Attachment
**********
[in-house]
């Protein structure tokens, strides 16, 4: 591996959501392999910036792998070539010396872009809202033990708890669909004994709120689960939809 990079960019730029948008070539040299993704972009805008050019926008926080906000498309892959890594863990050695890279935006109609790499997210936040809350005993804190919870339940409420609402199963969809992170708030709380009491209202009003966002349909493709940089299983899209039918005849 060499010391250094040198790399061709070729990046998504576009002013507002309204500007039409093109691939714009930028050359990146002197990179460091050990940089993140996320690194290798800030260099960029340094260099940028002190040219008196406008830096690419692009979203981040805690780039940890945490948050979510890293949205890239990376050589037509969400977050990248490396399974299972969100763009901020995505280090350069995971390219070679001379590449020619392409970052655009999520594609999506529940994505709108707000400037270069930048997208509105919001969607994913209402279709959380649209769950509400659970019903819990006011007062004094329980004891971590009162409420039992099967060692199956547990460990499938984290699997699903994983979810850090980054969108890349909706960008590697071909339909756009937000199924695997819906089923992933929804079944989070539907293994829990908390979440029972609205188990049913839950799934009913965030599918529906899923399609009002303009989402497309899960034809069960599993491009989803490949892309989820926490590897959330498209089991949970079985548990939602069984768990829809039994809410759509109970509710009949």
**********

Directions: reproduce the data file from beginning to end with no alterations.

[in-house]
């Protein structure tokens, strides 16, 4: 591996959501392999910036792998070539010396872009809202033990708890669909004994709120689960939809 990079960019730029948008070539040299993704972009805008050019926008926080906000498309892959890594863990050695890279935006109609790499997210936040809350005993804190919870339940409420609402199963969809992170708030709380009491209202009003966002349909493709940089299983899209039918005849 060499010391250094040198790399061709070729990046998504576009002013507002309204500007039409093109691939714009930028050359990146002197990179460091050990940089993140996320690194290798800030260099960029340094260099940028002190040219008196406008830096690419692009979203981040805690780039940890945490948050979510890293949205890239990376050589037509969400977050990248490396399974299972969100763009901020995505280090350069995971390219070679001379590449020619392409970052655009999520594609999506529940994505709108707000400037270069930048997208509105919001969607994913209402279709959380649209769950509400659970019903819990006011007062004094329980004891971590009162409420039992099967060692199956547990460990499938984290699997699903994983979810850090980054969108890349909706960008590697071909339909756009937000199924695997819906089923992933929804079944989070539907293994829990908390979440029972609205188990049913839950799934009913965030599918529906899923399609009002303009989402497309899960034809069960599993491009989803490949892309989820926490590897959330498209089991949970079985548990939602069984768990829809039994809410759509109970509710009949």